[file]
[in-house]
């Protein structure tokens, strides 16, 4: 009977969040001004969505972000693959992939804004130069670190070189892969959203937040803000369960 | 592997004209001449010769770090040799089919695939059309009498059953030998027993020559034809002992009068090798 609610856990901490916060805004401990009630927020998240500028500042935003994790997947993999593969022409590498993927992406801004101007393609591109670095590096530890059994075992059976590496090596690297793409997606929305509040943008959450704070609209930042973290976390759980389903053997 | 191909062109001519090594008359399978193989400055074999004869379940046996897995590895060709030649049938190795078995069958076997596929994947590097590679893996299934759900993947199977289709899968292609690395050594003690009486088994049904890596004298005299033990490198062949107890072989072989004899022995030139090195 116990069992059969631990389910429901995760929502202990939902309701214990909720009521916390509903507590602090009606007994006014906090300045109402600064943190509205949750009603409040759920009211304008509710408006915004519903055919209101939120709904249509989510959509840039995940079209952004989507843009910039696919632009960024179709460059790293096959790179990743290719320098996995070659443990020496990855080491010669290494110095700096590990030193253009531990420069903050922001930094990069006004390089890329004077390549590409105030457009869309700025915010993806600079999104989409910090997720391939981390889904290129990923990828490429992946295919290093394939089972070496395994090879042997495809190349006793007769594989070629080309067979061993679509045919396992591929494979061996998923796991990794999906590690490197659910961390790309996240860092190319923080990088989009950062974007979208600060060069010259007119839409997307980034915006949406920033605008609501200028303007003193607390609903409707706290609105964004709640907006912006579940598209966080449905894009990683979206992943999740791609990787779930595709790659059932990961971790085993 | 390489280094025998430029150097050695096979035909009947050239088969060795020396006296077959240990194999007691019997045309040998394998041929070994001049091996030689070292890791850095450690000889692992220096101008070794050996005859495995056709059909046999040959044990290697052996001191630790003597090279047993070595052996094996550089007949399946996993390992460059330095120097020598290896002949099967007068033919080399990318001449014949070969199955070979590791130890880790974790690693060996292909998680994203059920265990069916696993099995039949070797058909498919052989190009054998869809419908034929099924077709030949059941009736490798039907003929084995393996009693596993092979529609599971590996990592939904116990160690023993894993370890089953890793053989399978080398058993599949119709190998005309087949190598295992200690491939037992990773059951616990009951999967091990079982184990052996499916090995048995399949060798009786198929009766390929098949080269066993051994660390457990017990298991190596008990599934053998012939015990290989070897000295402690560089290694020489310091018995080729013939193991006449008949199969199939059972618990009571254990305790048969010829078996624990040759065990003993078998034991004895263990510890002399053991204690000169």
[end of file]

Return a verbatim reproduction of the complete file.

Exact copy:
[in-house]
């Protein structure tokens, strides 16, 4: 009977969040001004969505972000693959992939804004130069670190070189892969959203937040803000369960 | 592997004209001449010769770090040799089919695939059309009498059953030998027993020559034809002992009068090798 609610856990901490916060805004401990009630927020998240500028500042935003994790997947993999593969022409590498993927992406801004101007393609591109670095590096530890059994075992059976590496090596690297793409997606929305509040943008959450704070609209930042973290976390759980389903053997 | 191909062109001519090594008359399978193989400055074999004869379940046996897995590895060709030649049938190795078995069958076997596929994947590097590679893996299934759900993947199977289709899968292609690395050594003690009486088994049904890596004298005299033990490198062949107890072989072989004899022995030139090195 116990069992059969631990389910429901995760929502202990939902309701214990909720009521916390509903507590602090009606007994006014906090300045109402600064943190509205949750009603409040759920009211304008509710408006915004519903055919209101939120709904249509989510959509840039995940079209952004989507843009910039696919632009960024179709460059790293096959790179990743290719320098996995070659443990020496990855080491010669290494110095700096590990030193253009531990420069903050922001930094990069006004390089890329004077390549590409105030457009869309700025915010993806600079999104989409910090997720391939981390889904290129990923990828490429992946295919290093394939089972070496395994090879042997495809190349006793007769594989070629080309067979061993679509045919396992591929494979061996998923796991990794999906590690490197659910961390790309996240860092190319923080990088989009950062974007979208600060060069010259007119839409997307980034915006949406920033605008609501200028303007003193607390609903409707706290609105964004709640907006912006579940598209966080449905894009990683979206992943999740791609990787779930595709790659059932990961971790085993 | 390489280094025998430029150097050695096979035909009947050239088969060795020396006296077959240990194999007691019997045309040998394998041929070994001049091996030689070292890791850095450690000889692992220096101008070794050996005859495995056709059909046999040959044990290697052996001191630790003597090279047993070595052996094996550089007949399946996993390992460059330095120097020598290896002949099967007068033919080399990318001449014949070969199955070979590791130890880790974790690693060996292909998680994203059920265990069916696993099995039949070797058909498919052989190009054998869809419908034929099924077709030949059941009736490798039907003929084995393996009693596993092979529609599971590996990592939904116990160690023993894993370890089953890793053989399978080398058993599949119709190998005309087949190598295992200690491939037992990773059951616990009951999967091990079982184990052996499916090995048995399949060798009786198929009766390929098949080269066993051994660390457990017990298991190596008990599934053998012939015990290989070897000295402690560089290694020489310091018995080729013939193991006449008949199969199939059972618990009571254990305790048969010829078996624990040759065990003993078998034991004895263990510890002399053991204690000169």